The video, which showed a group of African American teens in the parking lot, and documented one young White Kroger employee being assaulted, has caused a great deal of discussion.
“Look, it’s a terrible thing that happened here, but it really helps me out,” said Memphis resident Rick Rolle. “If nothing else, it’s given me an opportunity to voice my views more freely.”
“Where’s the Black community on this? How come we haven’t heard from Al Sharpton, Jesse Jackson or George Washington Carver calling this a hate crime? And let’s not hold our breath waiting for Obama to get involved, because, well, you know why,” Rolle said.
Rolle believes that this incident affords an opportunity for honest dialogue. “For example, after this, I feel comfortable using the word ‘thugs’ to describe young, Black males without any fear of criticism. If this happens again, I’ll feel free to drop straight up racial slurs. So, I’m hoping that works out.”
Others find dialogue more difficult in the wake of this incident. “Well, this is terrible. It’s hard to see a group of young people attack another young person. But let’s not make this a racial issue. I don’t see color at all, so who is to say what race anyone involved in this was? I think you’d have to be a racist to see the clear facts, right?” asked Memphian Jenny Flex. “For all we know there were a dozen kids off screen of a different race — whatever that race may be — from the kids we saw in the video. Right? Right? Besides, that poor young man who got attacked may have been targeted because of any reason in the world. There’s no way to know if race was a factor. Right? Please tell me I’m right.”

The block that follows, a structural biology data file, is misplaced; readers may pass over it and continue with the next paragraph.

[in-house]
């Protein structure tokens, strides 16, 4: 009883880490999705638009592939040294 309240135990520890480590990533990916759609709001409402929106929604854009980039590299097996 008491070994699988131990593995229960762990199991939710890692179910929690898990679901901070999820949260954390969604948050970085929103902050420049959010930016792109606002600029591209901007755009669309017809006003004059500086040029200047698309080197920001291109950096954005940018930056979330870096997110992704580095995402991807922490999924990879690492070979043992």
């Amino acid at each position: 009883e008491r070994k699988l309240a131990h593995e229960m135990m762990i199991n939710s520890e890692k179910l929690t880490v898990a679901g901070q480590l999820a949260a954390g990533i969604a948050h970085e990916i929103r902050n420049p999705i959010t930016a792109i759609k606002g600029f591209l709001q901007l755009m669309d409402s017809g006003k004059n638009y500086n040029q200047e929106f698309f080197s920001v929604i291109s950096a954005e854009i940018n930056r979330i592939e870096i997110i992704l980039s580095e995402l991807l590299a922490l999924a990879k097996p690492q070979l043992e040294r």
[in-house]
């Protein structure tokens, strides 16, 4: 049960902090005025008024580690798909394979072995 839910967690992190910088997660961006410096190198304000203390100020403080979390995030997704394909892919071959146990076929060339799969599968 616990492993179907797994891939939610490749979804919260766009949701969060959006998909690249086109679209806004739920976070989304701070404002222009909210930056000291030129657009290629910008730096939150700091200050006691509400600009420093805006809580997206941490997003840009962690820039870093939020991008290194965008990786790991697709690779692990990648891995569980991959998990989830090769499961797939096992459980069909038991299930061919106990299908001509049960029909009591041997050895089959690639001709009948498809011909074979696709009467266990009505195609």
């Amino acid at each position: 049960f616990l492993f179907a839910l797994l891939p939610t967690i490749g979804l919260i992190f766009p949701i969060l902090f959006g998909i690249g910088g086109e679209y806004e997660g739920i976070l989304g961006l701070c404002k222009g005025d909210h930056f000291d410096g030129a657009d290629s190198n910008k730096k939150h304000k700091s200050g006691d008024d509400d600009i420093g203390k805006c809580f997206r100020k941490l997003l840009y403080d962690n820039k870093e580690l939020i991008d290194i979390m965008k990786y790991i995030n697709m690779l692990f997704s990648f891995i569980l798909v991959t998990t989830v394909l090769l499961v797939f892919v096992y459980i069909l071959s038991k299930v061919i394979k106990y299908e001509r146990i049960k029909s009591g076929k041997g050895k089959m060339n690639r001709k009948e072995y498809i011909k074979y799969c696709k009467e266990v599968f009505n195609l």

Where most people do agree is in criticizing the Kroger employee who took the video of the incident and put it online. “This young woman who took this video should be ashamed,” said Memphian Matt Hatter, as he watched the video for the 24th time. “It’s just a shame.”
Joey Hack is a regular contributor to the Fly on the Wall Blog and is a member of The Wiseguys improv troupe.